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Stranger at the Wedding, by Barbara Hambly Book Review | SFReader.com
Stranger at the Wedding, by Barbara Hambly Genre: Fantasy Publisher: Del Rey Published: 1994 Review Posted: 9/21/2006 Reviewer Rating:
Reader Rating: 7 out of 10
Stranger at the Wedding, by Barbara Hambly
Book Review by Paul Abbamondi
Have you read this book?
Stranger at the Wedding is a surprising tale; Hambly writes with such detailed images that grab the reader's attention yet she is able to withhold specific information to truly surprise the reader in the end. It's a wonderful gift to keep someone in suspense with printed words.
The story revolves around the character of Kara; she is strong-minded, somewhat competent with her magical skills, but above all, quite humorous. After seeing a prophecy of her younger sister's wedding-and death-Kara returns to the home she was banished from in hopes to protect the family she loves.
Hambly uses Kara as a martyr in the story, and for good reason. To explore the world of magic-and those that are for it and those that are against it-Kara confronts both her father's rage and the fierceness of the Inquisition in Stranger at the Wedding. Hambly offers the reader a world where magic is scorned, looked down upon, yet without it, many would not know the things they do. It's through this theme that the story is really told; Kara constantly fights inside herself over what she should do, how she should do it and what the consequences of her actions will be.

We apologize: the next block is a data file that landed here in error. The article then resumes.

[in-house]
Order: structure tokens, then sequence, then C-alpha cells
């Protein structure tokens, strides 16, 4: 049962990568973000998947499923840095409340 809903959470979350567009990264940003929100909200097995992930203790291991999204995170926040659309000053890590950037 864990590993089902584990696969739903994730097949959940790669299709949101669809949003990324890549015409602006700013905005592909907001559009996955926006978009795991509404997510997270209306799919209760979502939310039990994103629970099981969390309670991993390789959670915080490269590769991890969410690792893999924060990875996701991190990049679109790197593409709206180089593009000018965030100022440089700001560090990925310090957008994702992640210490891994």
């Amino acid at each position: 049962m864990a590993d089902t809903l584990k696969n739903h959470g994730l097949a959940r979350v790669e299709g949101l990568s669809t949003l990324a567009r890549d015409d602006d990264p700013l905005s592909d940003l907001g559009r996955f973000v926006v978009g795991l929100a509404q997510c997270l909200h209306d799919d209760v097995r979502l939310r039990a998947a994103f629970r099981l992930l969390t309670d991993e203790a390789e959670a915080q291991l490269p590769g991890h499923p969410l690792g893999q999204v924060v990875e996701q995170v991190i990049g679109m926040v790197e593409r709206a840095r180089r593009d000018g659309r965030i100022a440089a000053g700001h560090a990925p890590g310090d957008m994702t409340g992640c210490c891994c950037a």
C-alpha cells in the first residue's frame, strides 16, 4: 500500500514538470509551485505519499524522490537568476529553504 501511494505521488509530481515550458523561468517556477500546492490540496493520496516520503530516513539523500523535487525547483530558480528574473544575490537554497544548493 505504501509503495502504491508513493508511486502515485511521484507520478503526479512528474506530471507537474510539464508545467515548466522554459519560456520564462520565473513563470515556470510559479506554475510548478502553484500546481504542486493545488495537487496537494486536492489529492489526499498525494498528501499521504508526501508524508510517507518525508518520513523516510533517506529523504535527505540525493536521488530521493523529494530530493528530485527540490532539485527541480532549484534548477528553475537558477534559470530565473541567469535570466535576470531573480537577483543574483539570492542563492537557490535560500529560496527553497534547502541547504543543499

But as much as this story is about magic, there is very little spell casting for the traditional fantasy fan. At the start, you see Kara performing spells badly, and in the middle they are somewhat mentioned, yet nothing truly magical happens until the end of the book. Stranger at the Wedding is a people story, covering all different type of topics like high society, loving relationships, betrayal, intrigue and such.
Some chapters get bogged down in political talk and wedding planning, but Kara is always there to liven things up. Just her appearance in a room seemed to drive family and friends up the wall; she makes for a wonderful heroine.
The last few chapters of the book is where it really shines; Hambly's writing is captivating, and by then, the reader is fully behind Kara in support and cheering her on as she fights the deadly foe prophesized to kill her sister. Who it is will surely come as a shock.
While this book is a bit old, and not the best work created by Hambly, it's still a fun read that will keep you guessing until the end.
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